Please welcome Roberta Edmisten, a former teacher with Watauga County Schools, and proud mommy to a beautiful baby boy! Roberta will be contributing book reviews to the Mom Squad along with some ways you can make the most out of your reading experience. She’ll share some areas to focus on as you’re reading and tips for enriching your child’s reading experience. If you have any questions or something to add, feel free to leave a comment or ask a question through Ask the Mom Squad!
By: David Ezra Stein
Available at Black Bear Books, $15.99 Hardback
Summary: story of a young bear’s first experience with fall changing to winter and specifically the leaves, now dead, falling off of the trees.
Recommended Readers/Age of Children: Pre-readers, early readers, independent readers aged 6-8
Why I recommend this book: When I first saw this book on the shelf, I was drawn to the large brown title, and the beautiful cover illustration. I am a visual learner, primarily, as are many children of all ages. As the author and illustrator, David Ezra Stein does the job of connecting the pictures with the plot, thus providing visual support for younger readers. I love the fact that these illustrations are artistic, watercolor representations of the character’s activities, rather than cookie-cutter cartoons.
The plot, some might call simple, is a classic example of the kinds of questions that children ask. For this reason, I believe children will identify with the young bear’s dilemma, and his attempts to answer his own question.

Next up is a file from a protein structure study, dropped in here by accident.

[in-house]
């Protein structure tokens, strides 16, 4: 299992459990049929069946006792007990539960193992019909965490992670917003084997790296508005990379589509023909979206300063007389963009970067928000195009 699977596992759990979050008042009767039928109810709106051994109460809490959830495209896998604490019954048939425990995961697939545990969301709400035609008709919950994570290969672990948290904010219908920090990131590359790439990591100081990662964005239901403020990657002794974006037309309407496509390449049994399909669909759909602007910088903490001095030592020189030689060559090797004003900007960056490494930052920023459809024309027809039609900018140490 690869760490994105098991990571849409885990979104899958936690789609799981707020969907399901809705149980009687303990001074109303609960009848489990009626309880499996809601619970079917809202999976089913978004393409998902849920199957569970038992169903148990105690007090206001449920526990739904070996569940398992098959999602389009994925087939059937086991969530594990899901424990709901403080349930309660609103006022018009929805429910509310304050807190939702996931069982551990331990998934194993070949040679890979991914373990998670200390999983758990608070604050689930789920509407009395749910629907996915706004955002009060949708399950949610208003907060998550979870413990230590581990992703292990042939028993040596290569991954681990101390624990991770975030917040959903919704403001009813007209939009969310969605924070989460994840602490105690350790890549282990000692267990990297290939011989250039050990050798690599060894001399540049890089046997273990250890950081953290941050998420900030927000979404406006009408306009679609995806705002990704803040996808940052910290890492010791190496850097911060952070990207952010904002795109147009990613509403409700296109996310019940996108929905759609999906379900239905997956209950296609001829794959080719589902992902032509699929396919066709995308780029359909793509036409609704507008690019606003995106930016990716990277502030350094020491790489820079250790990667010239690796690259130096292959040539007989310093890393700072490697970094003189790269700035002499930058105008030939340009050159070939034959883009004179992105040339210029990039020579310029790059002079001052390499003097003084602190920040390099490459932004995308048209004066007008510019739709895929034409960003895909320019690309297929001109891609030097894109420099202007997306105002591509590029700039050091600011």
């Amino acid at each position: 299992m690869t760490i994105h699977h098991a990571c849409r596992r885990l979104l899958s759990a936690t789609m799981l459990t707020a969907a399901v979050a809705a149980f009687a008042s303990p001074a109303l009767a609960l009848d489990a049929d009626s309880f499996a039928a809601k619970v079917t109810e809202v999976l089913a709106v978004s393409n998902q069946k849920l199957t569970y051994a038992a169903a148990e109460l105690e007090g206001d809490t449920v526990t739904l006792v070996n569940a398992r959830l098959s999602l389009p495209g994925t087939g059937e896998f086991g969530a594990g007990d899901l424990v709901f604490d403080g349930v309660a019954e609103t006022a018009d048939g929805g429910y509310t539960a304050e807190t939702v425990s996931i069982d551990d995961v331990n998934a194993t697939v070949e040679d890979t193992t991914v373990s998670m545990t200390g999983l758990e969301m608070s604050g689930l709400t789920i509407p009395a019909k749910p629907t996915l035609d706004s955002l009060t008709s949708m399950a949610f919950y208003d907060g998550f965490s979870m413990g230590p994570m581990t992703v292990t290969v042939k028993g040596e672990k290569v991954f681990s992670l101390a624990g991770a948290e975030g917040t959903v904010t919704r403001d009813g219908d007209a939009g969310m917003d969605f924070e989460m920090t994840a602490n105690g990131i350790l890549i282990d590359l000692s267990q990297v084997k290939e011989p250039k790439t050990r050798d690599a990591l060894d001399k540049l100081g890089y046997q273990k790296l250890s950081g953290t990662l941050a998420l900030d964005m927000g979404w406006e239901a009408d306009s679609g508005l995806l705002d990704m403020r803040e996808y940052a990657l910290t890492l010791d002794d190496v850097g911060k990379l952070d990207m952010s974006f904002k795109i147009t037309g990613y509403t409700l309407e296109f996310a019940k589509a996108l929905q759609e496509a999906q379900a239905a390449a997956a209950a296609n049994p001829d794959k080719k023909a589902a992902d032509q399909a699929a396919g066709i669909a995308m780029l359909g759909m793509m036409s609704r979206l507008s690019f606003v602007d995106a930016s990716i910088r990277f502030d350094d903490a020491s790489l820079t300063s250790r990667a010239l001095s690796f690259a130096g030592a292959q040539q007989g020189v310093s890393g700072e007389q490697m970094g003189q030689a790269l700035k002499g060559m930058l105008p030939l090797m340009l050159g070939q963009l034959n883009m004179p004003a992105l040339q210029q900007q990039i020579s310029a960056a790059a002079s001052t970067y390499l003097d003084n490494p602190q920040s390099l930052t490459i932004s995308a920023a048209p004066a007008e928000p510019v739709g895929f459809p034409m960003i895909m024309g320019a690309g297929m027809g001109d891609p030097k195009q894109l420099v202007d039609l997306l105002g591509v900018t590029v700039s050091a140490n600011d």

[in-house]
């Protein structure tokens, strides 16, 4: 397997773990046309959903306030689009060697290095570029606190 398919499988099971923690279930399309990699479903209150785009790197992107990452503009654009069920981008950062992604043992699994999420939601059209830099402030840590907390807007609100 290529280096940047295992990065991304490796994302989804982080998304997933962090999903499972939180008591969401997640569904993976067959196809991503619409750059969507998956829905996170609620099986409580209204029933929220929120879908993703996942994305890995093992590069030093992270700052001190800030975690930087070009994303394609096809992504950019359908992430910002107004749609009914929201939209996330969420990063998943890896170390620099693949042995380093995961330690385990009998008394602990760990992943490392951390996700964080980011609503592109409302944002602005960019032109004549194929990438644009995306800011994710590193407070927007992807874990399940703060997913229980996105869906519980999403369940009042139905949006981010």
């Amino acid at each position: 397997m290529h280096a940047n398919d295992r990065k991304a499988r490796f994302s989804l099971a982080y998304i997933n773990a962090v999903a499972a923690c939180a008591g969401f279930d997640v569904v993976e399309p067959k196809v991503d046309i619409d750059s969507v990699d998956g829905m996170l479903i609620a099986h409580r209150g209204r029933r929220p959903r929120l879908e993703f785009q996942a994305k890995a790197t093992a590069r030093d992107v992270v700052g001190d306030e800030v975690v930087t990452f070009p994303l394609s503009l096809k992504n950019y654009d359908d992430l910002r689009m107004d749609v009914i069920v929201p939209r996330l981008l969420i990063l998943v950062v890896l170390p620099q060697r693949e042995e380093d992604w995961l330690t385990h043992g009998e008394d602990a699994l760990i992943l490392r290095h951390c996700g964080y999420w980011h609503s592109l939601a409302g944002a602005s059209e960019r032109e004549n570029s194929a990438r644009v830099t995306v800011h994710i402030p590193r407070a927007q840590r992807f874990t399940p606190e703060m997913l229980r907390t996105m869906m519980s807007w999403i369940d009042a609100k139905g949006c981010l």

The wonderful thing about this book is it’s adaptability for various ages of children., meaning this is an excellent choice for a “read aloud” session with pre-readers and early readers, a good practice book for early readers who are learning sight words and high frequency words, and a basic book for checking comprehension of the story. For those of you who home school, and have children of various ages/reading levels, this book could be versatile and act as a springboard for further study, independent projects, reports, and creative writing based on the topics and post reading activities I have suggested.
Overall observations that support pre and early readers: illustrations that support text (picture cues), single sentence/line of text per page, minimal dialogue
High Frequency Words/Sight Words:
Activities for Pre Reading:
1. Number pages in pencil.
2. Discuss cover illustration/ and title.
3. If appropriate, make predictions about the story.
1. Finger point
2. Check for word recognition by pointing to random words.
3. Check comprehension by asking questions that require a several word response.
Post Reading Activities:
1. Draw an additional picture.
2. Write the next part of the story.
3. Discuss the predictions made at Pre-reading stage.
*** Subjects/topics for further Inquiry: bear species, bear habitats, hibernation, deciduous trees, seasons, weather phenomena.